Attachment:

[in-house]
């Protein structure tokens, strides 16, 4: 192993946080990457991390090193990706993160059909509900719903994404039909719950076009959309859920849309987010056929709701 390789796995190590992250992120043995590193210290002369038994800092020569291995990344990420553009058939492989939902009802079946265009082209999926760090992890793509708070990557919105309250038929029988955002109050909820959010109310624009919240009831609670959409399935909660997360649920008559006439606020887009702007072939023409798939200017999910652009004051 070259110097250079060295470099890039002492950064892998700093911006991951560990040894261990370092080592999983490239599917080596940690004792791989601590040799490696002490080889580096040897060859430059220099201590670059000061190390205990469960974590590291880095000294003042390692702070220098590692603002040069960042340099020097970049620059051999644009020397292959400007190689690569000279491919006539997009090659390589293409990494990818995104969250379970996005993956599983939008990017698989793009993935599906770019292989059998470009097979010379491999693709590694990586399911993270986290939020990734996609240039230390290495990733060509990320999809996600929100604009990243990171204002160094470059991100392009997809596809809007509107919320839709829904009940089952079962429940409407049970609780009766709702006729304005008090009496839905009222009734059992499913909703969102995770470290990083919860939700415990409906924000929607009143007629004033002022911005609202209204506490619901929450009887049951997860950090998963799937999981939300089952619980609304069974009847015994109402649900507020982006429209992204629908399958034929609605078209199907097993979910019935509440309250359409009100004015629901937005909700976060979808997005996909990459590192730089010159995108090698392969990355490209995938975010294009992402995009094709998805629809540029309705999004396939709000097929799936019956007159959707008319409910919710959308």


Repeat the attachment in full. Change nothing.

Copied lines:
[in-house]
């Protein structure tokens, strides 16, 4: 192993946080990457991390090193990706993160059909509900719903994404039909719950076009959309859920849309987010056929709701 390789796995190590992250992120043995590193210290002369038994800092020569291995990344990420553009058939492989939902009802079946265009082209999926760090992890793509708070990557919105309250038929029988955002109050909820959010109310624009919240009831609670959409399935909660997360649920008559006439606020887009702007072939023409798939200017999910652009004051 070259110097250079060295470099890039002492950064892998700093911006991951560990040894261990370092080592999983490239599917080596940690004792791989601590040799490696002490080889580096040897060859430059220099201590670059000061190390205990469960974590590291880095000294003042390692702070220098590692603002040069960042340099020097970049620059051999644009020397292959400007190689690569000279491919006539997009090659390589293409990494990818995104969250379970996005993956599983939008990017698989793009993935599906770019292989059998470009097979010379491999693709590694990586399911993270986290939020990734996609240039230390290495990733060509990320999809996600929100604009990243990171204002160094470059991100392009997809596809809007509107919320839709829904009940089952079962429940409407049970609780009766709702006729304005008090009496839905009222009734059992499913909703969102995770470290990083919860939700415990409906924000929607009143007629004033002022911005609202209204506490619901929450009887049951997860950090998963799937999981939300089952619980609304069974009847015994109402649900507020982006429209992204629908399958034929609605078209199907097993979910019935509440309250359409009100004015629901937005909700976060979808997005996909990459590192730089010159995108090698392969990355490209995938975010294009992402995009094709998805629809540029309705999004396939709000097929799936019956007159959707008319409910919710959308």